by Robert Slatcher (Principal Consultant) & Sam Dawson (Graduate Consultant)
This is the subsequent edition of “Temple does Climate Week”; a blog describing the activities in which Temple Group participated in during Climate Week, encompassing particular causes and effects of climate change and the small things we can all do in everyday life to help combat this issue.
Thursday – Energy
The main focus of Thursday was a fracking debate. It is believed that trillions of cubic feet of shale gas is recoverable from underneath parts of northern England, which could significantly boost domestic oil production and drive gas prices down. It is reported that the US and Canada are generating electricity from fracking at half the CO2 emissions of coal. This debate included heated discussions with arguments posed about whether the act of fracking was shifting the focus and monetary resources away from the effort to decarbonise the economy; distracting the attention of government and large energy firms away from investing in renewable sources and encouraging reliance on fossil fuels. The need to address fuel poverty was also a hot topic, with both teams arguing the case well. The event culminated in a tie between those for and those against fracking… the debate continues.
Friday - the 1 hour Challenge
Following on from Thursday’s fracking debate a film entitled “The Power of Community: How Cuba Survived Peak Oil” was shown. When the Soviet Union collapsed in 1990, Cuba's economy went into a tailspin. With imports of oil cut by more than half and food by 80%. The film looks at how a country has already managed an energy crisis and how they adapted without readily available alternative fuel sources. Can we draw inspiration from this to look at an alternative approach to our future attitude to peak oil? Do we change how we fundamentally live our lives or do we continue in the pursuit of hydrocarbons?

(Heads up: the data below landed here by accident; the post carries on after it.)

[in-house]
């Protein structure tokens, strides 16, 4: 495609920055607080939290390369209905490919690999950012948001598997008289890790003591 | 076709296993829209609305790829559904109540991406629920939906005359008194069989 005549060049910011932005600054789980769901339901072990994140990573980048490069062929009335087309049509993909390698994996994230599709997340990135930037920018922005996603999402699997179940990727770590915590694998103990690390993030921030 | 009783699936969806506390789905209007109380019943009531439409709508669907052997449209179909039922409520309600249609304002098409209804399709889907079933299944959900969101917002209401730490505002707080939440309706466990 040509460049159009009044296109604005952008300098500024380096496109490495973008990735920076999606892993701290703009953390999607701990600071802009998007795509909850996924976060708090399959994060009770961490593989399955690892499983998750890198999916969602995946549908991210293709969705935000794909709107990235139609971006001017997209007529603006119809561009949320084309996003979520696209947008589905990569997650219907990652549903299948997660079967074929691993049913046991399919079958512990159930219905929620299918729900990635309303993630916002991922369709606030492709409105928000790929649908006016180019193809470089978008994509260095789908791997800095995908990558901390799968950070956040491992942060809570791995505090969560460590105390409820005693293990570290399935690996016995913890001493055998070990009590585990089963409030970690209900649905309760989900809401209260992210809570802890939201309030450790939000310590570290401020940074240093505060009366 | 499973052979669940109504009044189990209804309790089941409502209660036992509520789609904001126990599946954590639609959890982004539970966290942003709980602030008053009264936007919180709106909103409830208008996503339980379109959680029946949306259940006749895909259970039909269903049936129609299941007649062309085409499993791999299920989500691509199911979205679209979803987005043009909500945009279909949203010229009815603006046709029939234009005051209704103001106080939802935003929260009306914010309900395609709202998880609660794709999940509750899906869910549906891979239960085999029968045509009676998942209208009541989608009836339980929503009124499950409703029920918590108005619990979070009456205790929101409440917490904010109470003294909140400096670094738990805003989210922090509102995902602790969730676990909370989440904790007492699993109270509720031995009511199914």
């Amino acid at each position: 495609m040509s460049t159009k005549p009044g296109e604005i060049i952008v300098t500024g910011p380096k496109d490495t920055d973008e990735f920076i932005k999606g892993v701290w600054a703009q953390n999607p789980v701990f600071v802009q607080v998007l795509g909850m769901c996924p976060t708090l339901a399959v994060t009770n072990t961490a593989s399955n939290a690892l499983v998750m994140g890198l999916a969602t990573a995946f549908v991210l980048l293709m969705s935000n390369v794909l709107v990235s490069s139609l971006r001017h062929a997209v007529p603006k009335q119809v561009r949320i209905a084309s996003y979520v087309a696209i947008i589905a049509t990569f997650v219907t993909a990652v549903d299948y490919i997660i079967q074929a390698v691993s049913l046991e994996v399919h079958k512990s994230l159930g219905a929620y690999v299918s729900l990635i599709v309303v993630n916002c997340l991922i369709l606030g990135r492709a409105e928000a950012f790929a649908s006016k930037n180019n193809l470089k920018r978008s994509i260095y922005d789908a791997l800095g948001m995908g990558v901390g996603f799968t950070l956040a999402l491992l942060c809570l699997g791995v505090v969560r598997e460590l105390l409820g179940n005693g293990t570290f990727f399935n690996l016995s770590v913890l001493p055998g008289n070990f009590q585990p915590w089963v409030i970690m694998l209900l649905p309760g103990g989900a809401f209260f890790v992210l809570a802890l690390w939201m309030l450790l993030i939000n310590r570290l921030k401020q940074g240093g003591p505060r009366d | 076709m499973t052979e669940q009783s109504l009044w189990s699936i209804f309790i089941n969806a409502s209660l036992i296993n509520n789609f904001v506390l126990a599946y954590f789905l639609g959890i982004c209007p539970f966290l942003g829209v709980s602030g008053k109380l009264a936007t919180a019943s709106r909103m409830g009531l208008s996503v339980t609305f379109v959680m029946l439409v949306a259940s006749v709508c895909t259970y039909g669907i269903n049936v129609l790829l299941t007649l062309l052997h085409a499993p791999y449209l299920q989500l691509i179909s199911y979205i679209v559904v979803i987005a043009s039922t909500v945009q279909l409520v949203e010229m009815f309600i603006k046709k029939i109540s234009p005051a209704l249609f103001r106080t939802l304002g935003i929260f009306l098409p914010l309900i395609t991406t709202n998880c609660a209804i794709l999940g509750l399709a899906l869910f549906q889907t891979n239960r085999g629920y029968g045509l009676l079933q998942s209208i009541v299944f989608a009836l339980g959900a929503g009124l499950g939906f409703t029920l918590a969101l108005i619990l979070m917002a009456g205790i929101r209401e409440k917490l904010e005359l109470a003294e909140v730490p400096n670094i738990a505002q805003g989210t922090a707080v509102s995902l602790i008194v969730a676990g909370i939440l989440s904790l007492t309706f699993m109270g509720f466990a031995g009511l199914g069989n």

The final day of Climate Week also saw a selection of Temple employees from various sectors in the company competing in the Climate Week 1 hour Challenge.
This year’s Climate Week Challenge was “Get us out of hot water: come up with an idea that helps people use less energy heating buildings and water.”
The hour started with a discussion about the challenge, bringing about ideas such as developing non-diuretic coffee beans to reduce toilet use and hence minimise water usage; putting solar panels on the moon to enhance capture of suns radiation; Use of graphene to insulate buildings (this is an extremely strong material made up of densely packed carbon atoms, it could be described as a one-atom thick layer of graphite); use of the desert to store heat; and use of PV celled glass in office windows.
But the winner was “Cycling for future resilience” this is an idea whereby two bike dynamos are attached to each wheel of the bicycle (one to heat water and one ‘chargeable’ battery pack). Office workers would cycle to work, charging the dynamos on their commute. The dynamo powering the heating filament to heat the water can be used for the morning tea/coffee as employees get to the office; this would reduce the energy used heating water in the morning. The battery pack can be removed from the bike and plugged into the mains at the office; which would supplement the office’s energy supply to heat the building and hence reduce reliance on the main grid.
Stage 2 of the idea was that the bikes could be hooked into an office unit/rack; workers can utilise these bikes during breaks and can supplement energy generation at the same time.
Stage 3 was an idea for a “future resilience Box” (FRB) to be fitted to the offices mains supply; this would monitor both the energy used and energy generated for each appliance by each employee – this could be used to inform a reward scheme whereby the employee who generates the most energy is rewarded with an extra day in lieu for example. The box would also be able to calculate how much energy is offset and saved in order to raise awareness of energy use amongst employees.
As we are all aware Climate Change cannot be battled in a week, but we hope we have inspired you to grow your own food, reduce your carbon footprint and make even one small change to your lifestyle that can be applied all year round.